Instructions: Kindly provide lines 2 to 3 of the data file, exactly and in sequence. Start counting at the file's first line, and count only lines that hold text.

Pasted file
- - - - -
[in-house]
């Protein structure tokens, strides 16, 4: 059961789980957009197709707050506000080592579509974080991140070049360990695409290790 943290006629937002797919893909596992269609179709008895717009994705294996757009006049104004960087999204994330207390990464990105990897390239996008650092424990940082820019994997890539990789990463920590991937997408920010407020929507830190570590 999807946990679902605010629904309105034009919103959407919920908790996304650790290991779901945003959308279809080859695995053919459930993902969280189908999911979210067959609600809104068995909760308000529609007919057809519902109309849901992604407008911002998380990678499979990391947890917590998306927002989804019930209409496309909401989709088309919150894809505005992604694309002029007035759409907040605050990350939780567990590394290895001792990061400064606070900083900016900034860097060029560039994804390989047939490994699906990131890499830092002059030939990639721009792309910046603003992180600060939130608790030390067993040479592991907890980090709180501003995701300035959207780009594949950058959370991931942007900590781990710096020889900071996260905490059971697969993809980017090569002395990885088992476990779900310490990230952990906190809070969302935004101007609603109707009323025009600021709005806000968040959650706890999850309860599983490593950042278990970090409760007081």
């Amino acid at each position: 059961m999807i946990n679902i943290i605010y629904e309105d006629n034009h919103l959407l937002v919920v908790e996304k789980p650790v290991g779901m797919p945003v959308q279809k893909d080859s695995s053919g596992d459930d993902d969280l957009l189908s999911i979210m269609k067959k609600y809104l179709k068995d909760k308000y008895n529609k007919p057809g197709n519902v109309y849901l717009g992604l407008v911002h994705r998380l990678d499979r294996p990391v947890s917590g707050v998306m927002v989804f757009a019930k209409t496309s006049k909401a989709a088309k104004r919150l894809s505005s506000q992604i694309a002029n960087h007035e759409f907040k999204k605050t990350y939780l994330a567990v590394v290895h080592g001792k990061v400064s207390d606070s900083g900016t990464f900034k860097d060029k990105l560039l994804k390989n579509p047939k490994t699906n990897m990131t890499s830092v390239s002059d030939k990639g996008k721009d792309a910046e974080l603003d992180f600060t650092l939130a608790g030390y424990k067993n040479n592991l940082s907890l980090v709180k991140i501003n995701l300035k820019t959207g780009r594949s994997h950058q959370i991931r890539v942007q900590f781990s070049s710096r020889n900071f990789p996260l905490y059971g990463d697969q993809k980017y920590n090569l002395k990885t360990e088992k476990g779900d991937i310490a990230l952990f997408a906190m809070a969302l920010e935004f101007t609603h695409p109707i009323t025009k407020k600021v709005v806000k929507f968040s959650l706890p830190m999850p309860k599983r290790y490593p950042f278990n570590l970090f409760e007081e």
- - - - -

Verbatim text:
């Protein structure tokens, strides 16, 4: 059961789980957009197709707050506000080592579509974080991140070049360990695409290790 943290006629937002797919893909596992269609179709008895717009994705294996757009006049104004960087999204994330207390990464990105990897390239996008650092424990940082820019994997890539990789990463920590991937997408920010407020929507830190570590 999807946990679902605010629904309105034009919103959407919920908790996304650790290991779901945003959308279809080859695995053919459930993902969280189908999911979210067959609600809104068995909760308000529609007919057809519902109309849901992604407008911002998380990678499979990391947890917590998306927002989804019930209409496309909401989709088309919150894809505005992604694309002029007035759409907040605050990350939780567990590394290895001792990061400064606070900083900016900034860097060029560039994804390989047939490994699906990131890499830092002059030939990639721009792309910046603003992180600060939130608790030390067993040479592991907890980090709180501003995701300035959207780009594949950058959370991931942007900590781990710096020889900071996260905490059971697969993809980017090569002395990885088992476990779900310490990230952990906190809070969302935004101007609603109707009323025009600021709005806000968040959650706890999850309860599983490593950042278990970090409760007081």
């Amino acid at each position: 059961m999807i946990n679902i943290i605010y629904e309105d006629n034009h919103l959407l937002v919920v908790e996304k789980p650790v290991g779901m797919p945003v959308q279809k893909d080859s695995s053919g596992d459930d993902d969280l957009l189908s999911i979210m269609k067959k609600y809104l179709k068995d909760k308000y008895n529609k007919p057809g197709n519902v109309y849901l717009g992604l407008v911002h994705r998380l990678d499979r294996p990391v947890s917590g707050v998306m927002v989804f757009a019930k209409t496309s006049k909401a989709a088309k104004r919150l894809s505005s506000q992604i694309a002029n960087h007035e759409f907040k999204k605050t990350y939780l994330a567990v590394v290895h080592g001792k990061v400064s207390d606070s900083g900016t990464f900034k860097d060029k990105l560039l994804k390989n579509p047939k490994t699906n990897m990131t890499s830092v390239s002059d030939k990639g996008k721009d792309a910046e974080l603003d992180f600060t650092l939130a608790g030390y424990k067993n040479n592991l940082s907890l980090v709180k991140i501003n995701l300035k820019t959207g780009r594949s994997h950058q959370i991931r890539v942007q900590f781990s070049s710096r020889n900071f990789p996260l905490y059971g990463d697969q993809k980017y920590n090569l002395k990885t360990e088992k476990g779900d991937i310490a990230l952990f997408a906190m809070a969302l920010e935004f101007t609603h695409p109707i009323t025009k407020k600021v709005v806000k929507f968040s959650l706890p830190m999850p309860k599983r290790y490593p950042f278990n570590l970090f409760e007081e």